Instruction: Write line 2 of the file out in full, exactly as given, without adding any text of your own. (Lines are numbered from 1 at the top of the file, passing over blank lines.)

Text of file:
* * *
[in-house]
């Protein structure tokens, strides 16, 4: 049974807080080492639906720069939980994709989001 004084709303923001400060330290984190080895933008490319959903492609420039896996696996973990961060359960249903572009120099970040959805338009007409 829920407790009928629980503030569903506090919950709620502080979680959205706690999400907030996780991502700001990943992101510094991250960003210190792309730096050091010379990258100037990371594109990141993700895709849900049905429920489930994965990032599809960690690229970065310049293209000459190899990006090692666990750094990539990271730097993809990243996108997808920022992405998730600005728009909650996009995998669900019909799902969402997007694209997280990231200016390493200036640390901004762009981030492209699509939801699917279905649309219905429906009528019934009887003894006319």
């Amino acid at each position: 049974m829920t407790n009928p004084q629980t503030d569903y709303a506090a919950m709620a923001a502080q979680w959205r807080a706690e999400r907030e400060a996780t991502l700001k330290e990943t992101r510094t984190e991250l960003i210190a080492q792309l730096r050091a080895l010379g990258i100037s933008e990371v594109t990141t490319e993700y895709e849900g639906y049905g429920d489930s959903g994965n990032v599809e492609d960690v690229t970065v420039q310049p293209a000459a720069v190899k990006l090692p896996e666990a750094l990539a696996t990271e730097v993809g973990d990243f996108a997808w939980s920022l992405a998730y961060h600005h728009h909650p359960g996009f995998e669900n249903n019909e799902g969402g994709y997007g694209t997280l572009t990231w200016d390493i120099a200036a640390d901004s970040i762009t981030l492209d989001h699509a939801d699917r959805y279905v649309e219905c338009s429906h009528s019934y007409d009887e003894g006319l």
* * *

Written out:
């Protein structure tokens, strides 16, 4: 049974807080080492639906720069939980994709989001 004084709303923001400060330290984190080895933008490319959903492609420039896996696996973990961060359960249903572009120099970040959805338009007409 829920407790009928629980503030569903506090919950709620502080979680959205706690999400907030996780991502700001990943992101510094991250960003210190792309730096050091010379990258100037990371594109990141993700895709849900049905429920489930994965990032599809960690690229970065310049293209000459190899990006090692666990750094990539990271730097993809990243996108997808920022992405998730600005728009909650996009995998669900019909799902969402997007694209997280990231200016390493200036640390901004762009981030492209699509939801699917279905649309219905429906009528019934009887003894006319």